Fracture of the wrist: how to recognise and treat it

Let’s talk about wrist fracture: fractures of the wrist and hand bones, or sprains with ligament injuries of the wrist are frequent traumas, which are easy to incur by falling while performing simple, everyday activities or while doing sports. If you fall, you try to protect your face or other parts of your body with your hands, causing an injury

Wrist injury: fracture or sprain?

The most common fractures involving the wrist are those of the radius, ulna and scaphoid, one of the eight short bones that make up the carpus.

The main symptom is pain, often associated with swelling and limitation of wrist function.

In the case of a sprain, i.e. an injury involving the joint capsule or ligaments, the symptoms are generally less intense: the swelling is modest, and the pain in the area subjected to the injury is accentuated particularly when performing certain movements, while it is tolerable at rest.

If the ligamentous lesion is complete, there may be a real dislocation: in this case, in addition to the symptoms described above, there will be a marked deviation of the physiological axis of the segment concerned.

If a fracture or a sprain is suspected, it is important to undergo a specialist examination by a hand surgeon in order to first obtain a definite diagnosis, then reduce the pain, then promote healing as quickly as possible and finally establish the correct rehabilitation protocol, an essential element for the functional recovery of the injured part.

What to do in case of a wrist fracture?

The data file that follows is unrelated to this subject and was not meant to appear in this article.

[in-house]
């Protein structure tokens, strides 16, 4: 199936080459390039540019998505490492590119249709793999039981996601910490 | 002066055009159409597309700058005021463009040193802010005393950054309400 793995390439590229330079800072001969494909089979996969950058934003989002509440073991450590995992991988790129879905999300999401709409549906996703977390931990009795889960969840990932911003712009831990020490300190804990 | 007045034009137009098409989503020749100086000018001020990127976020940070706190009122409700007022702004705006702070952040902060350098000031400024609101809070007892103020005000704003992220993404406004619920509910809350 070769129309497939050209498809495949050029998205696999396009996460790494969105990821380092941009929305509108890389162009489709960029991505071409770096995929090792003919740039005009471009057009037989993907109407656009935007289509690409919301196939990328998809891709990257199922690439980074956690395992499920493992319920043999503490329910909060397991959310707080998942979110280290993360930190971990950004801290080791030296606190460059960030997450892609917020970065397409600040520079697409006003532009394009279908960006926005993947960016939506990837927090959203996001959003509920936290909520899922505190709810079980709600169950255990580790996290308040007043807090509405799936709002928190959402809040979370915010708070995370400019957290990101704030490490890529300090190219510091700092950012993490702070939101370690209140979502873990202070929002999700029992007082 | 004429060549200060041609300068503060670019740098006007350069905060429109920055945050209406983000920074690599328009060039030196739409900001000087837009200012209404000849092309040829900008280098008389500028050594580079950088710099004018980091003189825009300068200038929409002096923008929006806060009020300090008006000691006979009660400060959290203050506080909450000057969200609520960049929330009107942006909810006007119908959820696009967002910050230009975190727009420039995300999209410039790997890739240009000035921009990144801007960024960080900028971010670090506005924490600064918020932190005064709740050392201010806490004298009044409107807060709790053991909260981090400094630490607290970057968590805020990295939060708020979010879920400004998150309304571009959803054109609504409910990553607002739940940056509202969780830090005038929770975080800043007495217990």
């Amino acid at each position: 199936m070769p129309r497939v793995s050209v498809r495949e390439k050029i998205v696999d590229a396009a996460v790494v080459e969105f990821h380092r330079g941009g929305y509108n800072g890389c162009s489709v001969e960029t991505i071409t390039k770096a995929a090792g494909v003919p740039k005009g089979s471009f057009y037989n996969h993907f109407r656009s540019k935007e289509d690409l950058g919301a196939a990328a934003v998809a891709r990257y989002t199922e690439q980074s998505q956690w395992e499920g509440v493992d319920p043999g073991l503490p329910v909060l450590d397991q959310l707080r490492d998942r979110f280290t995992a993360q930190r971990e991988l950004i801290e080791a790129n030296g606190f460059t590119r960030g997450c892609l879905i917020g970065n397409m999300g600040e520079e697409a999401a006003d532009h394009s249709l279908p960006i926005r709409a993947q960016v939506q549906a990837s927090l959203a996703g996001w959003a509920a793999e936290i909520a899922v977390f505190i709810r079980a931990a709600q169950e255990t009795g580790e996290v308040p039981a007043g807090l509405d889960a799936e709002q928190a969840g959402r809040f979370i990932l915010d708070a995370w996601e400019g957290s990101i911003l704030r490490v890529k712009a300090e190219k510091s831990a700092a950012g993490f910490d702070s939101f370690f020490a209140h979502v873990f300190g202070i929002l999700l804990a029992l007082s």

If the pain in the wrist is not completely disabling, first aid can be administered at home or in the place where the trauma occurred, keeping the wrist still, if possible blocking it on a rigid support with a cloth or adhesive tape, and applying ice to the traumatised area.

Afterwards, you should go to the emergency room or to a hand surgeon to undergo the necessary diagnostic tests and determine the appropriate treatment.

When the wrist swells significantly and the pain is particularly severe and persistent, you should go immediately to the emergency room, where the suspected fracture will be examined by a clinical examination and an X-ray to determine its characteristics and the treatment to be given.

In some cases, the specialist may also request a CT scan of the wrist.

Surgical treatment or plaster casts: treatment options

Wrist fractures can be treated in different ways, depending on their characteristics and the bones involved.

If the fracture is compound, the use of a special brace is sufficient, to be kept immobilized until healing is achieved, which normally takes place after 30 days; in the case of a compound or multi-fragment fracture, surgery is necessary to reduce and stabilise the fracture.

Usually a plate is placed, fixed with screws to ensure stability of the fracture.

Thanks to the use of the plate, which is to be considered an “internal plaster”, it is possible to mobilise the fracture earlier than with plaster treatment, with the consequent shortening of recovery times.

The operation is performed under local anaesthesia in the arm and in day hospital, and lasts about one hour.

Wrist fractures usually resolve in about 5 weeks, but, following surgery, the patient can resume wrist mobility almost immediately, obviously taking the necessary precautions.

As far as the complete recovery of wrist function is concerned, a variety of factors must be taken into account, such as age, functional needs, and the quality of the rehabilitation protocol that is carried out after the trauma and that is absolutely necessary both in the case of surgery and in the case of bracing.

Read Also:

Hand And Wrist Sprains And Fractures: The Most Common Causes And What To Do

Wrist Fracture: Plaster Cast Or Surgery?



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